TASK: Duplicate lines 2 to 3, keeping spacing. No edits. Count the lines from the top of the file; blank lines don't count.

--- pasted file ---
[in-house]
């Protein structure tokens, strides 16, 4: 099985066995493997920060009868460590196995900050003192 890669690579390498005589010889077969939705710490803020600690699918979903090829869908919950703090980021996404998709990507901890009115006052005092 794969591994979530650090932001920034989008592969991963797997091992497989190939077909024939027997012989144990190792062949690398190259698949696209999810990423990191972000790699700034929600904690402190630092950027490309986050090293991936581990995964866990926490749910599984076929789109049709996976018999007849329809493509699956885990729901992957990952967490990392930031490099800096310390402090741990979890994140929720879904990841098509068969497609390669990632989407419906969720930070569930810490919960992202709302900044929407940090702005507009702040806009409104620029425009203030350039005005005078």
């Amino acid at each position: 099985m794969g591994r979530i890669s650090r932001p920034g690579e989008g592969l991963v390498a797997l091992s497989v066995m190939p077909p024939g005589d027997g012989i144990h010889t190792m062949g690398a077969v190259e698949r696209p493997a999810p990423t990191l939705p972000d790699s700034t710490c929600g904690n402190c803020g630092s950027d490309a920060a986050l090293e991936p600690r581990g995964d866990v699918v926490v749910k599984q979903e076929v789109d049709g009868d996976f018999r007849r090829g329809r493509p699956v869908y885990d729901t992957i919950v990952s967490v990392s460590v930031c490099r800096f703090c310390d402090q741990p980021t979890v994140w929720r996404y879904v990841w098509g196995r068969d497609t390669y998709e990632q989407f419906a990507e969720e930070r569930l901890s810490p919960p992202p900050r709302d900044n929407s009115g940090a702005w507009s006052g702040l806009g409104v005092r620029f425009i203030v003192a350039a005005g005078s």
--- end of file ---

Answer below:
């Protein structure tokens, strides 16, 4: 099985066995493997920060009868460590196995900050003192 890669690579390498005589010889077969939705710490803020600690699918979903090829869908919950703090980021996404998709990507901890009115006052005092 794969591994979530650090932001920034989008592969991963797997091992497989190939077909024939027997012989144990190792062949690398190259698949696209999810990423990191972000790699700034929600904690402190630092950027490309986050090293991936581990995964866990926490749910599984076929789109049709996976018999007849329809493509699956885990729901992957990952967490990392930031490099800096310390402090741990979890994140929720879904990841098509068969497609390669990632989407419906969720930070569930810490919960992202709302900044929407940090702005507009702040806009409104620029425009203030350039005005005078």
């Amino acid at each position: 099985m794969g591994r979530i890669s650090r932001p920034g690579e989008g592969l991963v390498a797997l091992s497989v066995m190939p077909p024939g005589d027997g012989i144990h010889t190792m062949g690398a077969v190259e698949r696209p493997a999810p990423t990191l939705p972000d790699s700034t710490c929600g904690n402190c803020g630092s950027d490309a920060a986050l090293e991936p600690r581990g995964d866990v699918v926490v749910k599984q979903e076929v789109d049709g009868d996976f018999r007849r090829g329809r493509p699956v869908y885990d729901t992957i919950v990952s967490v990392s460590v930031c490099r800096f703090c310390d402090q741990p980021t979890v994140w929720r996404y879904v990841w098509g196995r068969d497609t390669y998709e990632q989407f419906a990507e969720e930070r569930l901890s810490p919960p992202p900050r709302d900044n929407s009115g940090a702005w507009s006052g702040l806009g409104v005092r620029f425009i203030v003192a350039a005005g005078s």